If your dog is five years old or older by the time they go through their first seizure, the cause is probably a brain tumor. If the seizures couple with unusual behavior, such as increased aggression, this is what your vet should look out for. In some cases, this condition can be fixed. In others, you might be able to reduce the symptoms. In the worst-case scenario, though, you’ll only be able to end your dog’s suffering. The sooner you diagnose the problem, the more likely you are to save your pooch’s life, so don’t postpone the visit to the vet.
Brain inflammation—or encephalitis—is another probable cause of seizures in dogs, but it’s not too common in Dachshunds. It’s not unheard of that a Doxie gets this disease, though, so make sure you test for this as well, especially if the seizures come with high fever, face paralysis, or lack of responsiveness.
What Do You Do?
There isn’t much to be done once the seizure starts. You can’t stop it by yourself, but you can make sure that your beloved dog is comfortable. Stay calm, and try to make things a bit less scary for your pooch. Here are some things you can do.
- Stay with your buddy. Some people don’t have the stomach to watch as their loved ones go through something as terrible-looking as a seizure, but your dog needs you. Keep in mind that right about now, they are scared out of their wits, and your presence brings them comfort.
- Talk to them. Use your best soothing voice, even if they don’t seem responsive. They might not hear you at all, but if they do, you can comfort them.
- Don’t pick your dog up or move them. Unless they are in a dangerous area, sit next to them, pet them gently, but don’t move them. If they are close to a fireplace, a pool, or something sharp is close, wrap your pup in a blanket and move them to safety, making sure every part of their spine is supported.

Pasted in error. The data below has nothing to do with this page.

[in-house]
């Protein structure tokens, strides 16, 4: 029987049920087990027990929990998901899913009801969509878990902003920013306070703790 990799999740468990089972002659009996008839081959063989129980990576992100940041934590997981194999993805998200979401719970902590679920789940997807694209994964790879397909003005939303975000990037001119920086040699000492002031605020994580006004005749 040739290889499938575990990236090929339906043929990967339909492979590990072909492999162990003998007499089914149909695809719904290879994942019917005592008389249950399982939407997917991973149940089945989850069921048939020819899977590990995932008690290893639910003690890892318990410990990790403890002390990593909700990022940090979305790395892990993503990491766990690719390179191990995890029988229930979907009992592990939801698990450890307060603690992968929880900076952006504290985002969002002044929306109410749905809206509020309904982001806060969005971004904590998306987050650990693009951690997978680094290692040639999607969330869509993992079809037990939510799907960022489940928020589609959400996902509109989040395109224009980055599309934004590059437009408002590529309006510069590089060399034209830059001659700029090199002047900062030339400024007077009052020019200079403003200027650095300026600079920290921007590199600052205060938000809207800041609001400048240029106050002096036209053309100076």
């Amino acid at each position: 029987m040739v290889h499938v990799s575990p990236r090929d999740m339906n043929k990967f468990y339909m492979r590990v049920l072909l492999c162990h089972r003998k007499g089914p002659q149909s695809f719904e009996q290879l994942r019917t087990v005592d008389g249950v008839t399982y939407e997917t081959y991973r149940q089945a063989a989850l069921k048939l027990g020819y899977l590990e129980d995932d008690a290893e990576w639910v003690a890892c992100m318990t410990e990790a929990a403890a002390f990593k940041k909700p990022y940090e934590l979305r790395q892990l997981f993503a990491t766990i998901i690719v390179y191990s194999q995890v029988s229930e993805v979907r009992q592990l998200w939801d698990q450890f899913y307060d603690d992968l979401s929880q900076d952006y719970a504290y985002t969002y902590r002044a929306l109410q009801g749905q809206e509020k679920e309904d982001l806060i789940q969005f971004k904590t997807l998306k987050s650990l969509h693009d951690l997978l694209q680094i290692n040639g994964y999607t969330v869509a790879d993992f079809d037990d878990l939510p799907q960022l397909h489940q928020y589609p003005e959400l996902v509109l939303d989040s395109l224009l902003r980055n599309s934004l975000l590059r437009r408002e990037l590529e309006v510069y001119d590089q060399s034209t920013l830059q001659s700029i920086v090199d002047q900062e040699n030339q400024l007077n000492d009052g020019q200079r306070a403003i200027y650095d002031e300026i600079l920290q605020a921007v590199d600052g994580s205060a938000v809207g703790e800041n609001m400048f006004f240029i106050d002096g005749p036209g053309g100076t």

- Make the environment safe. Put a blanket or some pillows around your precious Doxie, so that they don’t get hurt. When the seizure is over, and they start getting up, they might still be a bit shaky, so pillows and a blanket can keep them safe in case they fall over.
- Give them time and space. During the period of recovery, some dogs will want their humans around, and others will need a bit of time for themselves. Make sure you respect their wishes. Put them in a safe place, and make sure they aren’t bothered by the rest of the family.
If you can constructively deal with this, your pup will learn that it’s not a big deal, and they’ll be less scared when it happens next time.
What Are the Possible Treatments for Seizures in Dachshunds?
The treatment depends on the cause. You need to strengthen your dog’s liver, kidneys, and brain.
The liver is crucial because it helps remove the toxins from your doxie’s body. If it’s weak or not working properly, the poisons enter the blood that goes to the brain and get into the nervous system, which causes seizures.
To avoid this, you’ll need to provide high-quality food for your pooch. Check out this list of the best dry dog food for small dogs if you need suggestions. If your Doxie prefers wet food, that’s okay, too—there are high-quality options available. Here is an overview of the best-canned dog food brands.
Both kidney and liver health depend on a proper diet, and you need to make sure it’s age-appropriate. Check out this list of the best senior dry dog food brands.
When it comes to dealing with the brain, diet is not enough—you’ll need to talk to your vet about the appropriate supplements to strengthen your buddy’s nervous system. Make sure you always respect the frequency and dosage that the doctor recommends, otherwise you may cause more harm than good. Any specific condition will require specific solutions, and they range from surgery in case of a tumor to waiting it out in case of mild poisoning.
Is There Anything You Can Do to Avoid or Prevent Seizures?
Aside from improving your dog’s diet and lifestyle, there isn’t much you can do about this issue. You need to make sure your pup eats well and exercises regularly, and it should provide them with a robust immune system. It might be enough to keep the seizures at bay.
One thing you can do before you get the dog is your homework regarding the breeder. If you’ve decided to buy instead of adopting from a shelter, make sure the breeder can provide the health certificate for both parents. You might need to pay a bit more, but it’ll save you a lot of headaches in the long run.
- Jensen, V. F., and K. A. Christensen. “Inheritance of Disc Calcification in the Dachshund.” Journal of Veterinary Medicine Series A, vol. 47, no. 6, 2000, pp. 331–340., doi:10.1046/j.1439-0442.2000.00297.x.
- Beauchesne, Ryan. Crusoe, the Celebrity Dachshund: Adventures of the Wiener Dog Extraordinaire. St. Martins Griffin, 2015.